A joint study published in Cell by the teams headed by Miquel Coll at the Institute for Research in Biomedicine (IRB Barcelona) and the Institute of Molecular Biology of CSIC, both in Barcelona, and Dolf Weijers at the University of Wageningen, in the Netherlands, unravels the mystery behind how the plant hormones called auxins activate multiple vital plant functions through various gene transcription factors.
This shows the atomic structure of an ARF/DNA complex. Auxins control the growth and development of plants through ARF
Credit: (Author: R. Boer, IRB/CSIC)
At the molecular level, the hormone serves to unblock a transcription factor, a DNA-binding protein, which in turn activates or represses a specific group of genes. Some plants have more than 20 distinct auxin-regulated transcription factors. They are called ARFs (Auxin Response Factors) and control the expression of numerous plant genes in function of the task to be undertaken, that is to say, cell growth, flowering, root initiation, leaf growth etc.
Using the Synchrotron Alba, near Barcelona, and the European Synchrotron Radiation Facility, in Grenoble, Dr. Miquel Coll, a structural biologist and his team analyzed the DNA binding mode used by various ARFs. For this purpose, the scientists prepared crystals of complexes of DNA and ARF proteins obtained by Dolf Weijers team in Wageningen, and then shot the crystals with high intensity X-rays in the synchrotron to resolve their atomic structure. The resolution of five 3D structures has revealed why a given transcription factor is capable of activating a single set of genes, while other ARFs that are very similar with only slight differences trigger a distinct set.
"Each ARF recognizes and adapts to a particular DNA sequence through two binding arms or motifs that are barrel-shaped, and this adaptation differs for each ARF," explains Roeland Boer, postdoctoral researcher in Miquel Coll's group at IRB Barcelona, and one of the first authors of the study.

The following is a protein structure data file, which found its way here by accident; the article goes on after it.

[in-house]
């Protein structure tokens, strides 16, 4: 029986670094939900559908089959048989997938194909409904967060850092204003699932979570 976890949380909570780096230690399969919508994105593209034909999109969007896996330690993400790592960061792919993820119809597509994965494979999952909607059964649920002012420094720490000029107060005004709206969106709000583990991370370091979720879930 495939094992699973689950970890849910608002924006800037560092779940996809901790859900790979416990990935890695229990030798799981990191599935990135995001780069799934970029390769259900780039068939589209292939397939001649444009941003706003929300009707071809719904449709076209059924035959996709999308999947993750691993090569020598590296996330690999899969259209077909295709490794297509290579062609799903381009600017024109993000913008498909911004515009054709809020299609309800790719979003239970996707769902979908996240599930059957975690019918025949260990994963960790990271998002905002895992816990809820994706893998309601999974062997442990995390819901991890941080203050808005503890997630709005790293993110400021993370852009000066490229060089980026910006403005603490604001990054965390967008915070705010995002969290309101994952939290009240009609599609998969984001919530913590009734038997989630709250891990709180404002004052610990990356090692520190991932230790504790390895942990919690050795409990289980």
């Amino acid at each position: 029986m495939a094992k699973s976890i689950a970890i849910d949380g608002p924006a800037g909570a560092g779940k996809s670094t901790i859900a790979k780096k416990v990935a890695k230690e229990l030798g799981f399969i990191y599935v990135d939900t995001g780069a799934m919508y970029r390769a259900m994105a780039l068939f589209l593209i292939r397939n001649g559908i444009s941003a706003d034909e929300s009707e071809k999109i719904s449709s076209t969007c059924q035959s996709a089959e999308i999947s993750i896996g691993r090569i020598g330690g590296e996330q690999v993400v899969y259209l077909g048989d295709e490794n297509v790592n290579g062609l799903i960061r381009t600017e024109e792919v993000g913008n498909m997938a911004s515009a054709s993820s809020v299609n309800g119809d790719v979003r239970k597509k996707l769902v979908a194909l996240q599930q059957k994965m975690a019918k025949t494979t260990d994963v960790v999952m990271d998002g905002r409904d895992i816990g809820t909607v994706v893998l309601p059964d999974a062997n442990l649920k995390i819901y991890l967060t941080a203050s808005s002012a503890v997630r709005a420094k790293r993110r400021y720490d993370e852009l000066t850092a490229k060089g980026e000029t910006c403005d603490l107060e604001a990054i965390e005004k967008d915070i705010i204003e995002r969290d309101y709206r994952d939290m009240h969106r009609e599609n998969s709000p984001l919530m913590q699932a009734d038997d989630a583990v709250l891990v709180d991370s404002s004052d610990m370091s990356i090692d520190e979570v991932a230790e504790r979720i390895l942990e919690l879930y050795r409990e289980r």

The ARF binding mode to DNA has never been described in bacteria or animals. "It appears to be exclusive to plants, but we cannot rule out that it is present in other kingdoms. Our finding is highly relevant because we have revealed the ultimate effect of a hormone that controls plant development on DNA, that is to say, on genes." says Miquel Coll.
Cell (2014) http://dx.doi.org/10.1016/j.cell.2013.12.027More information: Sònia Armengou. Oficina de prensa.Institut de Recerca Biomèdica (IRB). 93 403 72 55/ 618 294 070
Sònia Armengou | EurekAlert!
Complete skin regeneration system of fish unraveled
24.04.2018 | Tokyo Institute of Technology
Scientists generate an atlas of the human genome using stem cells
24.04.2018 | The Hebrew University of Jerusalem
At the Hannover Messe 2018, the Bundesanstalt für Materialforschung und-prüfung (BAM) will show how, in the future, astronauts could produce their own tools or spare parts in zero gravity using 3D printing. This will reduce, weight and transport costs for space missions. Visitors can experience the innovative additive manufacturing process live at the fair.
Powder-based additive manufacturing in zero gravity is the name of the project in which a component is produced by applying metallic powder layers and then...
Physicists at the Laboratory for Attosecond Physics, which is jointly run by Ludwig-Maximilians-Universität and the Max Planck Institute of Quantum Optics, have developed a high-power laser system that generates ultrashort pulses of light covering a large share of the mid-infrared spectrum. The researchers envisage a wide range of applications for the technology – in the early diagnosis of cancer, for instance.
Molecules are the building blocks of life. Like all other organisms, we are made of them. They control our biorhythm, and they can also reflect our state of...
University of Connecticut researchers have created a biodegradable composite made of silk fibers that can be used to repair broken load-bearing bones without the complications sometimes presented by other materials.
Repairing major load-bearing bones such as those in the leg can be a long and uncomfortable process.
Study published in the journal ACS Applied Materials & Interfaces is the outcome of an international effort that included teams from Dresden and Berlin in Germany, and the US.
Scientists at the Helmholtz-Zentrum Dresden-Rossendorf (HZDR) together with colleagues from the Helmholtz-Zentrum Berlin (HZB) and the University of Virginia...
Novel highly efficient and brilliant gamma-ray source: Based on model calculations, physicists of the Max PIanck Institute for Nuclear Physics in Heidelberg propose a novel method for an efficient high-brilliance gamma-ray source. A giant collimated gamma-ray pulse is generated from the interaction of a dense ultra-relativistic electron beam with a thin solid conductor. Energetic gamma-rays are copiously produced as the electron beam splits into filaments while propagating across the conductor. The resulting gamma-ray energy and flux enable novel experiments in nuclear and fundamental physics.
The typical wavelength of light interacting with an object of the microcosm scales with the size of this object. For atoms, this ranges from visible light to...
13.04.2018 | Event News
12.04.2018 | Event News
09.04.2018 | Event News
25.04.2018 | Power and Electrical Engineering
24.04.2018 | Information Technology
24.04.2018 | Earth Sciences